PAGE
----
Faron Pharmaceuticals Oy (LON:FARN) (FIRSTNORTH:FARON) shares gained on Wednesday after the biotech firm said it was “very encouraged” to discover a drug it is developing to tackle solid tumours can ‘down’ regulate a range of checkpoints that affect the immune system.
The data has emerged from the company’s phase I/II MATINS trial of Clevegen, a precision immunotherapy targeting Clever-1 positive tumour associated macrophages (TAMs), which are a class of immune cells present in high numbers in solid tumours.
The first available cell surface biomarker read-out from seven patients showed that the anti-Clever-1 treatment suppressed a broad range of the aforementioned checkpoints that regulate the immune system.
There were also markers that suggested the drug may help stimulate and activate t-cells crucial in fighting diseases such as cancer.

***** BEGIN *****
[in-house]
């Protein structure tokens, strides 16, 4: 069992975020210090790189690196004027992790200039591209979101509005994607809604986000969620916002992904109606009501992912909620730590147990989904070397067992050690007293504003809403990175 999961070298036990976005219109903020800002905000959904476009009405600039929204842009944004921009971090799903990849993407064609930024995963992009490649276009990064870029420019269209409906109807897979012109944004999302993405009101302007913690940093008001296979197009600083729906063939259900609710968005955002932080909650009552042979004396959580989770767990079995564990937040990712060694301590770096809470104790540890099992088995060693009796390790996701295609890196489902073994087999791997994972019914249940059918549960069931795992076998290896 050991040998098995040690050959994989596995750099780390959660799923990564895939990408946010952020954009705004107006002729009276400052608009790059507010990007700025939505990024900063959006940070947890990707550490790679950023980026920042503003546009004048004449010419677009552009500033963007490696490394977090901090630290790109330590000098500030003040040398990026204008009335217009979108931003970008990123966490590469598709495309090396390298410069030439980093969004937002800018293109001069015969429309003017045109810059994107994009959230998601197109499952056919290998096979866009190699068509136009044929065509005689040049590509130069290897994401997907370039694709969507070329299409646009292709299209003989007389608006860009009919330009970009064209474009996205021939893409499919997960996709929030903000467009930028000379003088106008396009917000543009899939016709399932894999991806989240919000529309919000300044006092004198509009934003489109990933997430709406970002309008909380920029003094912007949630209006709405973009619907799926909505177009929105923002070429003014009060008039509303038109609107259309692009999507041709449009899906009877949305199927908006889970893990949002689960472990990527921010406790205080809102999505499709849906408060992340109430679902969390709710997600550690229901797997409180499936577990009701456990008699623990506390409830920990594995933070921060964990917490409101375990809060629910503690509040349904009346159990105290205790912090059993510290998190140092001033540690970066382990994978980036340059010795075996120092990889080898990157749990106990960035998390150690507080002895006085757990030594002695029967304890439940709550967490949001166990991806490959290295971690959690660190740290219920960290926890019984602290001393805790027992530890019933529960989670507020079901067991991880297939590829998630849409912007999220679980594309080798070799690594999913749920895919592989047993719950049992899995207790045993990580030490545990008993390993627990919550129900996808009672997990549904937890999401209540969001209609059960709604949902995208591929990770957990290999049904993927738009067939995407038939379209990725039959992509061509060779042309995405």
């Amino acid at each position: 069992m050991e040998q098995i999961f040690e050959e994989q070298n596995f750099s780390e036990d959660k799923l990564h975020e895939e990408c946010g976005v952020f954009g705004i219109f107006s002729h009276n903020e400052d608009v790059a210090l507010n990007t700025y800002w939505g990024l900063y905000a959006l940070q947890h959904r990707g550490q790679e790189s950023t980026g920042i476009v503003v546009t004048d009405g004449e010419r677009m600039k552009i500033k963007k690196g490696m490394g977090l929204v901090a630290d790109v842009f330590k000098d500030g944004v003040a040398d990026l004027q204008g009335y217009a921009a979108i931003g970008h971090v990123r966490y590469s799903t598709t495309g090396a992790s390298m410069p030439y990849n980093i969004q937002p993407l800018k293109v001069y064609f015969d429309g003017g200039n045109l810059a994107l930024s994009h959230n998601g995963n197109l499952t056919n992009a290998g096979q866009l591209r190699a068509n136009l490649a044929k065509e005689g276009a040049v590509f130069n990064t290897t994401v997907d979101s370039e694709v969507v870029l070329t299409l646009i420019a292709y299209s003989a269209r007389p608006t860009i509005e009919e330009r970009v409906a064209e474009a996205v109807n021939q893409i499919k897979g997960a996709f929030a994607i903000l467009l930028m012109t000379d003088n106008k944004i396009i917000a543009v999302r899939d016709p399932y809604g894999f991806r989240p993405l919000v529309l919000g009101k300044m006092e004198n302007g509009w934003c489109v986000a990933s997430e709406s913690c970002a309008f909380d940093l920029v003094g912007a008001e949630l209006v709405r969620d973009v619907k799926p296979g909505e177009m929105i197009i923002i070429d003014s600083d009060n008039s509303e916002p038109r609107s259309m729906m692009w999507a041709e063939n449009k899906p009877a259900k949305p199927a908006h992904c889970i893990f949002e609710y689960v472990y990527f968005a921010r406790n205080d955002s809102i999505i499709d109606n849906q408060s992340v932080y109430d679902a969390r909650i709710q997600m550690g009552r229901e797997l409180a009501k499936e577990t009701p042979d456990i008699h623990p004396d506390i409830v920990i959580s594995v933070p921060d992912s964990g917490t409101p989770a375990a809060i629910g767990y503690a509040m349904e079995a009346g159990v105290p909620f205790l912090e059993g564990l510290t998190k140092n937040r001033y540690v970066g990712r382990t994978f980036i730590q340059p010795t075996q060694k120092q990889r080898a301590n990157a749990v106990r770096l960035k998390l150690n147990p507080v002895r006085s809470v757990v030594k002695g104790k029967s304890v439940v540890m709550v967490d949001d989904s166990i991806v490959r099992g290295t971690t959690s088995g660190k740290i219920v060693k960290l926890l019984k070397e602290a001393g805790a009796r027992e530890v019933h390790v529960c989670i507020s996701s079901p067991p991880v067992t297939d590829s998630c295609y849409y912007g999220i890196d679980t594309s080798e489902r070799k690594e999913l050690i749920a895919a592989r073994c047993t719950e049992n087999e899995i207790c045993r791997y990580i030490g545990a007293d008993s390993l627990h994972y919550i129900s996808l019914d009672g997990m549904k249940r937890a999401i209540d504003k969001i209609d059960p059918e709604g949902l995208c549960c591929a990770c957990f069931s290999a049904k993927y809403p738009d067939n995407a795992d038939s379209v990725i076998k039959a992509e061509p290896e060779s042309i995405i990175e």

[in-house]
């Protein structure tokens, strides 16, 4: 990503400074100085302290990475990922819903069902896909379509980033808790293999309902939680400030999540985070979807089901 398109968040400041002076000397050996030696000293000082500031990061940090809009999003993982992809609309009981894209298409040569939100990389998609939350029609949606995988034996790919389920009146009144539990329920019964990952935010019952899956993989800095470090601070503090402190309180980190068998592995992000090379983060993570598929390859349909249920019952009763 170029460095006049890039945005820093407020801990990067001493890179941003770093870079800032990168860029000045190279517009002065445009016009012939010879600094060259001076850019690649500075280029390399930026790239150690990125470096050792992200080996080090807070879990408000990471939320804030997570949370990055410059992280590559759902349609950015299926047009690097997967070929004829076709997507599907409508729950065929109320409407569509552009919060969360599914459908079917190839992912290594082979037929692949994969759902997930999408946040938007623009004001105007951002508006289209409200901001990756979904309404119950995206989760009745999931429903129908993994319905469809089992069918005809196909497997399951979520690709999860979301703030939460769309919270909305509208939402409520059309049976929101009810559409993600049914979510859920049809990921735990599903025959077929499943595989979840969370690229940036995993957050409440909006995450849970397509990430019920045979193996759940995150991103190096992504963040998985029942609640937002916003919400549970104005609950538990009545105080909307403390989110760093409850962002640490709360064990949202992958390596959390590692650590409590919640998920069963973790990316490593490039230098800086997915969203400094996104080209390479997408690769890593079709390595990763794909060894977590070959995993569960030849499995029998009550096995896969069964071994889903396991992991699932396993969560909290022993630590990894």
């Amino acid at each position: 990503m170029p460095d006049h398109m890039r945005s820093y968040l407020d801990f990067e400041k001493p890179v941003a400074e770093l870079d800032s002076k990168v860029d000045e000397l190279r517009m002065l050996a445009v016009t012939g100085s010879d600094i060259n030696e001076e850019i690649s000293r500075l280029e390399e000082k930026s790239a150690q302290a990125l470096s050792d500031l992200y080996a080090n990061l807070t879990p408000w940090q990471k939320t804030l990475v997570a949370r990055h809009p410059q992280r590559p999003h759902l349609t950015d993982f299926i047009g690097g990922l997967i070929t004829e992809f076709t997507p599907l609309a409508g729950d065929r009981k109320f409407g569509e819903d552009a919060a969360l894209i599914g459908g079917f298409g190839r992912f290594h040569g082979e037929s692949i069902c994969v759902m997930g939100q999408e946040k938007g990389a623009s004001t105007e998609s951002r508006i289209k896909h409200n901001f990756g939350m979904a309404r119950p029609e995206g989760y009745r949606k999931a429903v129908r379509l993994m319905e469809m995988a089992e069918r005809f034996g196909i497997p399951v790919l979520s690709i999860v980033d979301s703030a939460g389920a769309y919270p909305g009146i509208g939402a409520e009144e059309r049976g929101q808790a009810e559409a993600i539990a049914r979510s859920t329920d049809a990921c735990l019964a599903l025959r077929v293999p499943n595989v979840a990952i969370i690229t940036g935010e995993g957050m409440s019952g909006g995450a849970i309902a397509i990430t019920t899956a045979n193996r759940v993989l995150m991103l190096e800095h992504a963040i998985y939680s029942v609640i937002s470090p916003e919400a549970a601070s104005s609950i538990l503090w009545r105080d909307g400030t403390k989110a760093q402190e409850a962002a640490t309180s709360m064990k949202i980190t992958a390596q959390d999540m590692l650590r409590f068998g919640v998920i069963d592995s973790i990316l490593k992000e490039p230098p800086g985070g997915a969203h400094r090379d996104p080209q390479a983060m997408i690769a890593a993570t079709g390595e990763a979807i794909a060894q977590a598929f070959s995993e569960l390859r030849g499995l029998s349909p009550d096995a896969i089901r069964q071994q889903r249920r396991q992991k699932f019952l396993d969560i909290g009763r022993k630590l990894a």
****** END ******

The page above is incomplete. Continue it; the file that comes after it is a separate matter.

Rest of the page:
The early results indicate that Clevegen treatment could potentially increase the efficacy of other immuno-oncology (IO) drugs.
According to chief executive Dr Markku Jalkanen, the Faron treatment could finally offer “a biological rationale to guide combination therapies".
“We intend to carry out further analysis of other MATINS patients and aim to understand which combination of IO [immune-oncology] therapies would build the optimal host immune activation for various cancer types or individuals,” Jalkanen said in a statement.
The data will be presented at the ESMO Immuno-Oncology Congress 2019 in Geneva, Switzerland.
In afternoon trading, Faron Pharma shares were 1.4% higher at 284p.
In a note to clients, analysts at Panmure Gordon, who currently have their rating and target price for Faron 'under review', said: "We are not reintroducing a target price at this stage whilst we review out forecasts following the fundraising. However, we note that, properly funded, both of Faron's products, and Clevegen in particular, could have significant value."
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